The trip from the Massachusetts mainlain takes between 30 and 60 minutes depending on the ferry. Trips from elsewhere can take substantially longer. If you are only staying on the island for a couple of days, it may be less expensive to rent a car rather than pay the ferry transport costs. For more information about ferry services including contact information and fares, visit the Services section of this guide.

If you are visiting the island for a day or overnight trip, you will most likely be focusing your time in 1 town. In that case, you will likely only need your feet and possibly either the public transportation system or taxi service. However, if you are planning on spending some time in Martha's Vineyard, you will likely want to explore other towns and areas. In this case, if you didn't bring your car, you can rent one, or rent a scooter or bicycle depending on how much exercise you are looking for.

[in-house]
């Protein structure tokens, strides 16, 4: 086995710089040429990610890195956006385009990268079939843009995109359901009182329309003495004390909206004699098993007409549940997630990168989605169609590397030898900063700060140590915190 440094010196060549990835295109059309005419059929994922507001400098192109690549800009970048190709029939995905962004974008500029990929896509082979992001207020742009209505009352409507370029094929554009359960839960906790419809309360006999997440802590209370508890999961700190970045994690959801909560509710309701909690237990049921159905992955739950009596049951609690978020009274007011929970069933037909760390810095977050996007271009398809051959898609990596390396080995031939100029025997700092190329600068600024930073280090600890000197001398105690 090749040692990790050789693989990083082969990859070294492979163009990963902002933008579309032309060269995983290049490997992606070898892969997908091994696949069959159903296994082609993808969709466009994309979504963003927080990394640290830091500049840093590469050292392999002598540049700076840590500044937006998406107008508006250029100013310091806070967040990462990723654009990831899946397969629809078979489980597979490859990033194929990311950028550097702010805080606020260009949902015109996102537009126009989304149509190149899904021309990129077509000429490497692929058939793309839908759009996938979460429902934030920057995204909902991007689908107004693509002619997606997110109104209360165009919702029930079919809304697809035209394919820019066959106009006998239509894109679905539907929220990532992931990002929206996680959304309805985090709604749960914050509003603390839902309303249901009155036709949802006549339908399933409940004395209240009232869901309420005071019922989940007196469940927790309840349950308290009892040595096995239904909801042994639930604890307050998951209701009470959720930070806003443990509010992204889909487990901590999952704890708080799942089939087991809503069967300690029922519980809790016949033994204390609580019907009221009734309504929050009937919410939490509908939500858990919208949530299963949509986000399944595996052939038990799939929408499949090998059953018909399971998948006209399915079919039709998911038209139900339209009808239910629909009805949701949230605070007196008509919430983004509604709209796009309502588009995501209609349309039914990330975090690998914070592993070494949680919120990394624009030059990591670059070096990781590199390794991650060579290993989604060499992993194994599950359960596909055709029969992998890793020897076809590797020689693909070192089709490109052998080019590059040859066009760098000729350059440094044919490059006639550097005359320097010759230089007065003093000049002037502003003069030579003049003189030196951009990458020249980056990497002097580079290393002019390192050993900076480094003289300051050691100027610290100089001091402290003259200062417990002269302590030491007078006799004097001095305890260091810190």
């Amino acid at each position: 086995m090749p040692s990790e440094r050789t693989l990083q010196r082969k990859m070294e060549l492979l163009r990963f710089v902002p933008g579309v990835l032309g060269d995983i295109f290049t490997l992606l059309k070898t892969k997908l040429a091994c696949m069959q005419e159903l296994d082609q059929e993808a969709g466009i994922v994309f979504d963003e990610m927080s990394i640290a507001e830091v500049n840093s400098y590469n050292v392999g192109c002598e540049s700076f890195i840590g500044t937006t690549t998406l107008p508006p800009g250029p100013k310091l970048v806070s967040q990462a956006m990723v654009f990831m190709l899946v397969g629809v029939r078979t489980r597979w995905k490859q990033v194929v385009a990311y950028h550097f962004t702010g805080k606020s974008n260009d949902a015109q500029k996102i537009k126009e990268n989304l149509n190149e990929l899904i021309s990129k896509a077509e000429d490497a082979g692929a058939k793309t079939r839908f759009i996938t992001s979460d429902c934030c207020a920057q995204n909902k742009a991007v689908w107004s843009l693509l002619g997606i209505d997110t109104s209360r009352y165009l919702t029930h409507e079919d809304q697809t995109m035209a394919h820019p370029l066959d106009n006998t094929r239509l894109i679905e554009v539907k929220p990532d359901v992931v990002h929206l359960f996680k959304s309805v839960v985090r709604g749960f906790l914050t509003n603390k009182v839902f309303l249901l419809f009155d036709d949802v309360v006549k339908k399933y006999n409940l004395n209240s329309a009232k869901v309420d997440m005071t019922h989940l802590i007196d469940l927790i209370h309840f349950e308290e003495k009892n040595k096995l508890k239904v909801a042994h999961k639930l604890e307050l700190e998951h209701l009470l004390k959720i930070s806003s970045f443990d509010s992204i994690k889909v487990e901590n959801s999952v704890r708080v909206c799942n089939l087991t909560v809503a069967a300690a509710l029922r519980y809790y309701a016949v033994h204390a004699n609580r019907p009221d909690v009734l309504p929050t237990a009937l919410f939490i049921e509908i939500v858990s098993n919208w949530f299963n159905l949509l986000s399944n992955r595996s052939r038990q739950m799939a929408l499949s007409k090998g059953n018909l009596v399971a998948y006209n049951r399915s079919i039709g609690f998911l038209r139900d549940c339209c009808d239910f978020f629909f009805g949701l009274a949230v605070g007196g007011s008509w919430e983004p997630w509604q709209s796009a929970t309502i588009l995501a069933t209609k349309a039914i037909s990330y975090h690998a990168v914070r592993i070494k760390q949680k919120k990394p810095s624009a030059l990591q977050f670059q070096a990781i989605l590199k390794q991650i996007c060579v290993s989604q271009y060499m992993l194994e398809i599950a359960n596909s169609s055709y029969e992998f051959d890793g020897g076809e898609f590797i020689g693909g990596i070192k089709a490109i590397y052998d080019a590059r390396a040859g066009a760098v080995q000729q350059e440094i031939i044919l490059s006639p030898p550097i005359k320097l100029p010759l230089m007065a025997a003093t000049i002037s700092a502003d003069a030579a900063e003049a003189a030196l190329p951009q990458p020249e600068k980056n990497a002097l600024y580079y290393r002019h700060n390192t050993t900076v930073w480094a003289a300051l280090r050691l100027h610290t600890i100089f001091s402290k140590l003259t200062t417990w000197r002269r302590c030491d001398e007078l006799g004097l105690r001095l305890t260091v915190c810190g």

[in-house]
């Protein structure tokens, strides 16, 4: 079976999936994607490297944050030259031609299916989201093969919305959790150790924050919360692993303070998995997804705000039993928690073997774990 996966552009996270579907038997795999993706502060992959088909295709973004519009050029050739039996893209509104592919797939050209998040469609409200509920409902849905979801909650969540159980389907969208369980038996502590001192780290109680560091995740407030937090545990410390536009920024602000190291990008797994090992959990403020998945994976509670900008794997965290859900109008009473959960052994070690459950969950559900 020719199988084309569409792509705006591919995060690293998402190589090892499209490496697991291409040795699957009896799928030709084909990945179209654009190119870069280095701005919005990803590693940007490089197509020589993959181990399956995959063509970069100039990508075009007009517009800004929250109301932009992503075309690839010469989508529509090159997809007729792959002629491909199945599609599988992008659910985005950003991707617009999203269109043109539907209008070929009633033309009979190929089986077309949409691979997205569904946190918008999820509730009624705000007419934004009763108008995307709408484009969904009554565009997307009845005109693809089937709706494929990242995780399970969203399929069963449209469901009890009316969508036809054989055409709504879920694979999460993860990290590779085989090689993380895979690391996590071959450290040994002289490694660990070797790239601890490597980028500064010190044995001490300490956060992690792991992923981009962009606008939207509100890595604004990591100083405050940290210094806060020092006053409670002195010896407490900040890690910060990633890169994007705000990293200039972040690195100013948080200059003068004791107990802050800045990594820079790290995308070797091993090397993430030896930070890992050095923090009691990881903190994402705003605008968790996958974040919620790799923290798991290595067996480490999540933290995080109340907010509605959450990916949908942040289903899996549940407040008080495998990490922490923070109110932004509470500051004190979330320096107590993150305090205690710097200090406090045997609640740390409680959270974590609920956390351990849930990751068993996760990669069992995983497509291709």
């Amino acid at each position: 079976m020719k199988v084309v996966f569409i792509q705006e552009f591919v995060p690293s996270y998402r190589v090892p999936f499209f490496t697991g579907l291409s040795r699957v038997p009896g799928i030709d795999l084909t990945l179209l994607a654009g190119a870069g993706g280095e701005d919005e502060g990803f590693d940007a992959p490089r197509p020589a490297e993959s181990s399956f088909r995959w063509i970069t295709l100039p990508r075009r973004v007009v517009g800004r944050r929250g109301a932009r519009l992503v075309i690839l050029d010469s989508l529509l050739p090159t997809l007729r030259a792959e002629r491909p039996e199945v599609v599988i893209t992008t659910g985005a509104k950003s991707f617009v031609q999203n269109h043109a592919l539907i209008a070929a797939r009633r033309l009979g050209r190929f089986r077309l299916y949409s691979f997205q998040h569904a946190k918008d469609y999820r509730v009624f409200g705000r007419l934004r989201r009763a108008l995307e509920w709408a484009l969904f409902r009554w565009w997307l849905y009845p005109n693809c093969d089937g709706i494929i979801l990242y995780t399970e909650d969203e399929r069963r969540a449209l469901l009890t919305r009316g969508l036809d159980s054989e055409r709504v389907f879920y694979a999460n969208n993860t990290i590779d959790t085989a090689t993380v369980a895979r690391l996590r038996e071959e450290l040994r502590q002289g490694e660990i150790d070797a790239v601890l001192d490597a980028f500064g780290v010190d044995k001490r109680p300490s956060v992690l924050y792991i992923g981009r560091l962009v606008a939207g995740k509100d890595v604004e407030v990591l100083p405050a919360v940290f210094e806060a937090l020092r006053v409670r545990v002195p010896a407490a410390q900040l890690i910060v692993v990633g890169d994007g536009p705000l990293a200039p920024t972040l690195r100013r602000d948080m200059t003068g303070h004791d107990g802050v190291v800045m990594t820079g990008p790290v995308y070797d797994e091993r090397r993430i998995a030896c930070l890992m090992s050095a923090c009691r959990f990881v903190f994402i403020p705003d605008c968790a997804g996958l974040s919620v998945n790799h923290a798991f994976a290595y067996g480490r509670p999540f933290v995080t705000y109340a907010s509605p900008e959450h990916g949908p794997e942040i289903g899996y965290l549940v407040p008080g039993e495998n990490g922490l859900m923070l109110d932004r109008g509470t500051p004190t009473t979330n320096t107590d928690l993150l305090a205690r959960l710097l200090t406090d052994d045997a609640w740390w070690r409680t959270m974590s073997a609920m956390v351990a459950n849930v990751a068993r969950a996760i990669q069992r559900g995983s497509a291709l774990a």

Memorial Day through Labor Day typically marks the high season for Martha's Vineyard, and that has everything to do with the weather. While the warm summers draw the big crowds, spring and fall can also be very pleasant times to visit. Due to the island's temperate climate, winters are milder than on the mainland, however, many businesses close during this time.

Below are the current conditions and weather forecast for Martha's Vineyard.

The table below shows the average high temperatures, low temperatures, and precipitation.

  Jan Feb Mar Apr May Jun Jul Aug Sep Oct Nov Dec